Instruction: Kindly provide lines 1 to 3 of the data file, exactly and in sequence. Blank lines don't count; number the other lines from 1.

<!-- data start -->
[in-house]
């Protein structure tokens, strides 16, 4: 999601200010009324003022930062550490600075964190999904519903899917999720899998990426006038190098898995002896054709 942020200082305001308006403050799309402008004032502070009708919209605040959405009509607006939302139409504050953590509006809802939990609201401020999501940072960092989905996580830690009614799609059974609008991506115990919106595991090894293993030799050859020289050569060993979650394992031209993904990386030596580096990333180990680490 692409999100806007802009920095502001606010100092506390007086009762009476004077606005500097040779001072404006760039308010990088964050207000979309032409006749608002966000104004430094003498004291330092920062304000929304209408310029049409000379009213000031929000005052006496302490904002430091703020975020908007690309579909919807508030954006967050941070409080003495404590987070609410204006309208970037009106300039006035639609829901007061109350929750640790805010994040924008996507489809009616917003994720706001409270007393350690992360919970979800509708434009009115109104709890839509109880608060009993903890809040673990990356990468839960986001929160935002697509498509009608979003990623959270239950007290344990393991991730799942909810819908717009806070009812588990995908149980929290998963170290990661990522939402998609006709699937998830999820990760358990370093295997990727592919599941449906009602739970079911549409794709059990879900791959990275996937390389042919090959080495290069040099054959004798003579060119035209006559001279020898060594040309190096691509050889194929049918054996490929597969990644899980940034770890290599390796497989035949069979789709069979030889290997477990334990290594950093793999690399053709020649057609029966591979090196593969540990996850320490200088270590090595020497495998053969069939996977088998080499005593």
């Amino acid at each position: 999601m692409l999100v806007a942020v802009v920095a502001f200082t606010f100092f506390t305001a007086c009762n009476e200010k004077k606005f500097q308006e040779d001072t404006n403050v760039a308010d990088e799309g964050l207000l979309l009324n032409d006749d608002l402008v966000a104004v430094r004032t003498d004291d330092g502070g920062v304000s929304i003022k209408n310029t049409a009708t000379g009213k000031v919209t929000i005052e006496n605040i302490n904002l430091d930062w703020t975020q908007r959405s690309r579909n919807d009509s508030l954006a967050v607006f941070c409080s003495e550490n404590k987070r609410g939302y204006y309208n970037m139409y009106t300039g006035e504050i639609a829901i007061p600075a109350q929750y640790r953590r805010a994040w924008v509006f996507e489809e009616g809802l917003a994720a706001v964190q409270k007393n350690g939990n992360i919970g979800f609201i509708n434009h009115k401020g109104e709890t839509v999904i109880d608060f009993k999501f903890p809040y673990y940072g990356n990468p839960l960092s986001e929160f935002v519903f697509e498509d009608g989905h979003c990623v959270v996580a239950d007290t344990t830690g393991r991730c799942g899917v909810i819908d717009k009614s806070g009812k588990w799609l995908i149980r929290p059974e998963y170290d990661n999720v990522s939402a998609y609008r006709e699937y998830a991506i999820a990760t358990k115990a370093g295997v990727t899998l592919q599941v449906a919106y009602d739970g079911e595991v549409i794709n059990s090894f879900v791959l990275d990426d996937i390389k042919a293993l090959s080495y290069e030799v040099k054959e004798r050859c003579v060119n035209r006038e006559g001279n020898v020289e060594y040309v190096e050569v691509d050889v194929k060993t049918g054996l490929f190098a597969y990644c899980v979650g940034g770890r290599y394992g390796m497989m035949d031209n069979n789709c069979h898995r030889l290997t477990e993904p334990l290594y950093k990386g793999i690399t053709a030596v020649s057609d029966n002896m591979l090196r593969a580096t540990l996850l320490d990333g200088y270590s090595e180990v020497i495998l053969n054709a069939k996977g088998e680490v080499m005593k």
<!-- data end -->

[in-house]
């Protein structure tokens, strides 16, 4: 999601200010009324003022930062550490600075964190999904519903899917999720899998990426006038190098898995002896054709 942020200082305001308006403050799309402008004032502070009708919209605040959405009509607006939302139409504050953590509006809802939990609201401020999501940072960092989905996580830690009614799609059974609008991506115990919106595991090894293993030799050859020289050569060993979650394992031209993904990386030596580096990333180990680490 692409999100806007802009920095502001606010100092506390007086009762009476004077606005500097040779001072404006760039308010990088964050207000979309032409006749608002966000104004430094003498004291330092920062304000929304209408310029049409000379009213000031929000005052006496302490904002430091703020975020908007690309579909919807508030954006967050941070409080003495404590987070609410204006309208970037009106300039006035639609829901007061109350929750640790805010994040924008996507489809009616917003994720706001409270007393350690992360919970979800509708434009009115109104709890839509109880608060009993903890809040673990990356990468839960986001929160935002697509498509009608979003990623959270239950007290344990393991991730799942909810819908717009806070009812588990995908149980929290998963170290990661990522939402998609006709699937998830999820990760358990370093295997990727592919599941449906009602739970079911549409794709059990879900791959990275996937390389042919090959080495290069040099054959004798003579060119035209006559001279020898060594040309190096691509050889194929049918054996490929597969990644899980940034770890290599390796497989035949069979789709069979030889290997477990334990290594950093793999690399053709020649057609029966591979090196593969540990996850320490200088270590090595020497495998053969069939996977088998080499005593």
């Amino acid at each position: 999601m692409l999100v806007a942020v802009v920095a502001f200082t606010f100092f506390t305001a007086c009762n009476e200010k004077k606005f500097q308006e040779d001072t404006n403050v760039a308010d990088e799309g964050l207000l979309l009324n032409d006749d608002l402008v966000a104004v430094r004032t003498d004291d330092g502070g920062v304000s929304i003022k209408n310029t049409a009708t000379g009213k000031v919209t929000i005052e006496n605040i302490n904002l430091d930062w703020t975020q908007r959405s690309r579909n919807d009509s508030l954006a967050v607006f941070c409080s003495e550490n404590k987070r609410g939302y204006y309208n970037m139409y009106t300039g006035e504050i639609a829901i007061p600075a109350q929750y640790r953590r805010a994040w924008v509006f996507e489809e009616g809802l917003a994720a706001v964190q409270k007393n350690g939990n992360i919970g979800f609201i509708n434009h009115k401020g109104e709890t839509v999904i109880d608060f009993k999501f903890p809040y673990y940072g990356n990468p839960l960092s986001e929160f935002v519903f697509e498509d009608g989905h979003c990623v959270v996580a239950d007290t344990t830690g393991r991730c799942g899917v909810i819908d717009k009614s806070g009812k588990w799609l995908i149980r929290p059974e998963y170290d990661n999720v990522s939402a998609y609008r006709e699937y998830a991506i999820a990760t358990k115990a370093g295997v990727t899998l592919q599941v449906a919106y009602d739970g079911e595991v549409i794709n059990s090894f879900v791959l990275d990426d996937i390389k042919a293993l090959s080495y290069e030799v040099k054959e004798r050859c003579v060119n035209r006038e006559g001279n020898v020289e060594y040309v190096e050569v691509d050889v194929k060993t049918g054996l490929f190098a597969y990644c899980v979650g940034g770890r290599y394992g390796m497989m035949d031209n069979n789709c069979h898995r030889l290997t477990e993904p334990l290594y950093k990386g793999i690399t053709a030596v020649s057609d029966n002896m591979l090196r593969a580096t540990l996850l320490d990333g200088y270590s090595e180990v020497i495998l053969n054709a069939k996977g088998e680490v080499m005593k």